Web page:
Ultrasonic Beams with Bessel and Gaussian Profiles

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Hsu, D. K.
Hasselbusch, M.
Wormley, S.
Hughes, M.
Thompson, D.
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Margetan, Frank
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Review of Progress in Quantitative Nondestructive Evaluation
Center for Nondestructive Evaluation

Begun in 1973, the Review of Progress in Quantitative Nondestructive Evaluation (QNDE) is the premier international NDE meeting designed to provide an interface between research and early engineering through the presentation of current ideas and results focused on facilitating a rapid transfer to engineering development.

This site provides free, public access to papers presented at the annual QNDE conference between 1983 and 1999, and abstracts for papers presented at the conference since 2001.


A novel technique has been developed for generating ultrasonic beams with spatial profiles of amplitude governed by a truncated Bessel function or Gaussian function [1,2]. Bessel beams have very unique properties; in optics Bessel beams have been shown to be diffractionless (J. Durnin et al, 1987 [3,4]). In a related work, R. W. Ziolkowski et al [5] reported experimental measurements of “acoustic directed energy pulse trains” generated by synthetic line array of ultrasonic transmitters in water. However, a Bessel function ultrasonic transducer has never been reported before. Gaussian beams also have desirable properties; they are very easy to model analytically, and a circular Gaussian function ultrasonic transducer is free of near-field nulls and far-field sidelobes associated with conventional “piston source” transducers [6]. At least three designs of Gaussian transducers have been reported in the literature in the past 30 years [7–9]. We report a method in which piezoelectric ceramic elements are poled with nonuniform electric fields shaped like Bessel or Gaussian functions such that the resulting polarization (and hence the ultrasonic amplitude) follows that of the applied poling field. Like conventional piston source transducers, such Bessel or Gaussian transducers also possess the simple “parallel plate capacitor” configuration and can be packaged likewise. Beam profiles and propagation behavior of these Bessel and Gaussian transducers have been measured experimentally in an immersion tank and the results compared well with model predictions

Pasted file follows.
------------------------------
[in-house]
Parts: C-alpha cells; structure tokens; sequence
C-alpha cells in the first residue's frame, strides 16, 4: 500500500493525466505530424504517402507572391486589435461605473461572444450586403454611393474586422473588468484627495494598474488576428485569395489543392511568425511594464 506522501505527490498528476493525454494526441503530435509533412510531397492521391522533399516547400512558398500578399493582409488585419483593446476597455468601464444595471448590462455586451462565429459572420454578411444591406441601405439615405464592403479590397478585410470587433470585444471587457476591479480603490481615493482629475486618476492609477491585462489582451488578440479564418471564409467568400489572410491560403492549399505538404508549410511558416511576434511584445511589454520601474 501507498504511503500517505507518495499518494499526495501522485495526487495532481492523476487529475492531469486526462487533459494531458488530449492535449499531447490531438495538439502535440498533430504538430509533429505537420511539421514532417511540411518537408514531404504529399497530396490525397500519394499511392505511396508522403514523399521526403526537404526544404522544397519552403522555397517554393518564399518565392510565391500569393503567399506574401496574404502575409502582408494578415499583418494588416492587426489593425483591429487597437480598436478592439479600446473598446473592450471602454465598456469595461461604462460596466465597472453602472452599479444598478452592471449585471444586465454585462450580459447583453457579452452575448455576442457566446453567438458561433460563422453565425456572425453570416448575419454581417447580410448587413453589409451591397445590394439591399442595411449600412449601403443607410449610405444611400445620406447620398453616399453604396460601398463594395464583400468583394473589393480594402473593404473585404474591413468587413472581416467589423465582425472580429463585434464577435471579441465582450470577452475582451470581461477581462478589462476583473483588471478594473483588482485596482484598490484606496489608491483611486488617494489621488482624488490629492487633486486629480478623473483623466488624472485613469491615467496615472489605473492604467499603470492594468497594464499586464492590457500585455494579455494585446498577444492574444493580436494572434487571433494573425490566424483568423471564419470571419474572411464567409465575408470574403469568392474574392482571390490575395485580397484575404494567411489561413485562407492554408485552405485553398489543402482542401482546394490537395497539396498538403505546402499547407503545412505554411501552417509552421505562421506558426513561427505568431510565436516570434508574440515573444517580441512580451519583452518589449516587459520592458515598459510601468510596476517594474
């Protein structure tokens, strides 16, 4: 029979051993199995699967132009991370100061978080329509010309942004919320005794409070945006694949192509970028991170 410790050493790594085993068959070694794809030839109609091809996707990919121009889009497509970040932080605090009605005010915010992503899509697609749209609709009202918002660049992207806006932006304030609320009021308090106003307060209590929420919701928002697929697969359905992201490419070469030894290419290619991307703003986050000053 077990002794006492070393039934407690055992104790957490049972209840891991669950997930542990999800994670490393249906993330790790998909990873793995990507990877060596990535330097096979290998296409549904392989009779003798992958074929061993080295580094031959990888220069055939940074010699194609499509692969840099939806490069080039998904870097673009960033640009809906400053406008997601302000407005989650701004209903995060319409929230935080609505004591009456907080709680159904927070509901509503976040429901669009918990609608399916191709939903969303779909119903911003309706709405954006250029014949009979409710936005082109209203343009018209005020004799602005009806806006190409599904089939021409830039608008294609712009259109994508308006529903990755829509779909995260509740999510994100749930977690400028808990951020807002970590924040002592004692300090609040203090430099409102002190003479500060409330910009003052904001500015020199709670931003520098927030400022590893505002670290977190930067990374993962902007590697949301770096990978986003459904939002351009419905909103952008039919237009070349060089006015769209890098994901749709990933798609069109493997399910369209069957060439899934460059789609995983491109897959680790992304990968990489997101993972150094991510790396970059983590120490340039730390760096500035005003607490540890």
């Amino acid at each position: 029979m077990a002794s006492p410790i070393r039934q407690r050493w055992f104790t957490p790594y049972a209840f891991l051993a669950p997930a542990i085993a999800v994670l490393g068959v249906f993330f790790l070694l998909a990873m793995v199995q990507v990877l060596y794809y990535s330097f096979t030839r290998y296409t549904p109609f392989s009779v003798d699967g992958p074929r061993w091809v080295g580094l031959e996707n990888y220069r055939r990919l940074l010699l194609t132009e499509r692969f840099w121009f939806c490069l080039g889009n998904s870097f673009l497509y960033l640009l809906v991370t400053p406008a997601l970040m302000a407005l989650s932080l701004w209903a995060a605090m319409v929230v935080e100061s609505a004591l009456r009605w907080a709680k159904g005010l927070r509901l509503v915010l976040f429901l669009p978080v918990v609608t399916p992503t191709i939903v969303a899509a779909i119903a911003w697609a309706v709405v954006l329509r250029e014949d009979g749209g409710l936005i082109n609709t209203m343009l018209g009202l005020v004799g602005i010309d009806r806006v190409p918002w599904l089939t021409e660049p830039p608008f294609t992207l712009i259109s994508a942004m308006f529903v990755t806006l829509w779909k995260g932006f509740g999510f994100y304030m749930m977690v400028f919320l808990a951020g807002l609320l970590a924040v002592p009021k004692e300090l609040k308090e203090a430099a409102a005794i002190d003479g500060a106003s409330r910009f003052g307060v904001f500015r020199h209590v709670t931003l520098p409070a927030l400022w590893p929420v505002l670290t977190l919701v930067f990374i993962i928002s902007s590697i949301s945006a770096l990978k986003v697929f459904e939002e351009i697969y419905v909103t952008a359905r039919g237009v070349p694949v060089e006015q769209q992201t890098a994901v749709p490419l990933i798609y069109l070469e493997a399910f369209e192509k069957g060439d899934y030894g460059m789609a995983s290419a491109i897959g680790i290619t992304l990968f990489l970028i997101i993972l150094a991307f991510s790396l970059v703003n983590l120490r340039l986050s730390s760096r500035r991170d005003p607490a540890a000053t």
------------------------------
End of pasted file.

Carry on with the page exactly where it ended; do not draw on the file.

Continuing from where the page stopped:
Mon Jan 01 00:00:00 UTC 1990